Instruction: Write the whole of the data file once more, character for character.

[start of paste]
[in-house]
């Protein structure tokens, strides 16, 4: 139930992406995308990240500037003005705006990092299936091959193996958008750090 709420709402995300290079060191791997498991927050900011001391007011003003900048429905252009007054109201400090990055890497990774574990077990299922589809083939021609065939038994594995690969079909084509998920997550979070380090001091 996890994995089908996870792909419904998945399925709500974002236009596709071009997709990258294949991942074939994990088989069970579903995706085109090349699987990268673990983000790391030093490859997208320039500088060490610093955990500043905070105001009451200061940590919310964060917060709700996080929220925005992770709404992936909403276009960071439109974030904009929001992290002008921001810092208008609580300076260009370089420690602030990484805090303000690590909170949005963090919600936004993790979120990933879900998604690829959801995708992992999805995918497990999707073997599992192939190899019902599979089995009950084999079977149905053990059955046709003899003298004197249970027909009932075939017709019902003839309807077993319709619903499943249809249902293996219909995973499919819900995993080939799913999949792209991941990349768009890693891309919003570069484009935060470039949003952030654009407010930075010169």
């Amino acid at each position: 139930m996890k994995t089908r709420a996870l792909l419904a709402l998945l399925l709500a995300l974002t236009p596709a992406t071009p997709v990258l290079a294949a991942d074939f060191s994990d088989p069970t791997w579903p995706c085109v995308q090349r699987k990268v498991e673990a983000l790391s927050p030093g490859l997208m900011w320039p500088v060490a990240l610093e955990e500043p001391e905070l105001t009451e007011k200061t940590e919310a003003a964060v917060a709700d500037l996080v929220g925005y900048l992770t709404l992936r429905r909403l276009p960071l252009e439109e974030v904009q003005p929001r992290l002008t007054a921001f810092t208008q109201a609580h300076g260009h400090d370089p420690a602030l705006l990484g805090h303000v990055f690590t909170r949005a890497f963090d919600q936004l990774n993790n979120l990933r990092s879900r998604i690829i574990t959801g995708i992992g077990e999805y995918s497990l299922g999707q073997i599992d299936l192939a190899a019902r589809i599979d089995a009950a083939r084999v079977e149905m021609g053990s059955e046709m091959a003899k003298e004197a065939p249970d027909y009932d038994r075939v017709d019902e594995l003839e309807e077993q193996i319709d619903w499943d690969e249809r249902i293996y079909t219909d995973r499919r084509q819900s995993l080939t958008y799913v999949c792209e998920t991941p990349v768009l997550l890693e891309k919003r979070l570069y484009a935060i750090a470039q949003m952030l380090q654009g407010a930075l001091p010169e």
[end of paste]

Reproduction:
[in-house]
């Protein structure tokens, strides 16, 4: 139930992406995308990240500037003005705006990092299936091959193996958008750090 709420709402995300290079060191791997498991927050900011001391007011003003900048429905252009007054109201400090990055890497990774574990077990299922589809083939021609065939038994594995690969079909084509998920997550979070380090001091 996890994995089908996870792909419904998945399925709500974002236009596709071009997709990258294949991942074939994990088989069970579903995706085109090349699987990268673990983000790391030093490859997208320039500088060490610093955990500043905070105001009451200061940590919310964060917060709700996080929220925005992770709404992936909403276009960071439109974030904009929001992290002008921001810092208008609580300076260009370089420690602030990484805090303000690590909170949005963090919600936004993790979120990933879900998604690829959801995708992992999805995918497990999707073997599992192939190899019902599979089995009950084999079977149905053990059955046709003899003298004197249970027909009932075939017709019902003839309807077993319709619903499943249809249902293996219909995973499919819900995993080939799913999949792209991941990349768009890693891309919003570069484009935060470039949003952030654009407010930075010169």
């Amino acid at each position: 139930m996890k994995t089908r709420a996870l792909l419904a709402l998945l399925l709500a995300l974002t236009p596709a992406t071009p997709v990258l290079a294949a991942d074939f060191s994990d088989p069970t791997w579903p995706c085109v995308q090349r699987k990268v498991e673990a983000l790391s927050p030093g490859l997208m900011w320039p500088v060490a990240l610093e955990e500043p001391e905070l105001t009451e007011k200061t940590e919310a003003a964060v917060a709700d500037l996080v929220g925005y900048l992770t709404l992936r429905r909403l276009p960071l252009e439109e974030v904009q003005p929001r992290l002008t007054a921001f810092t208008q109201a609580h300076g260009h400090d370089p420690a602030l705006l990484g805090h303000v990055f690590t909170r949005a890497f963090d919600q936004l990774n993790n979120l990933r990092s879900r998604i690829i574990t959801g995708i992992g077990e999805y995918s497990l299922g999707q073997i599992d299936l192939a190899a019902r589809i599979d089995a009950a083939r084999v079977e149905m021609g053990s059955e046709m091959a003899k003298e004197a065939p249970d027909y009932d038994r075939v017709d019902e594995l003839e309807e077993q193996i319709d619903w499943d690969e249809r249902i293996y079909t219909d995973r499919r084509q819900s995993l080939t958008y799913v999949c792209e998920t991941p990349v768009l997550l890693e891309k919003r979070l570069y484009a935060i750090a470039q949003m952030l380090q654009g407010a930075l001091p010169e």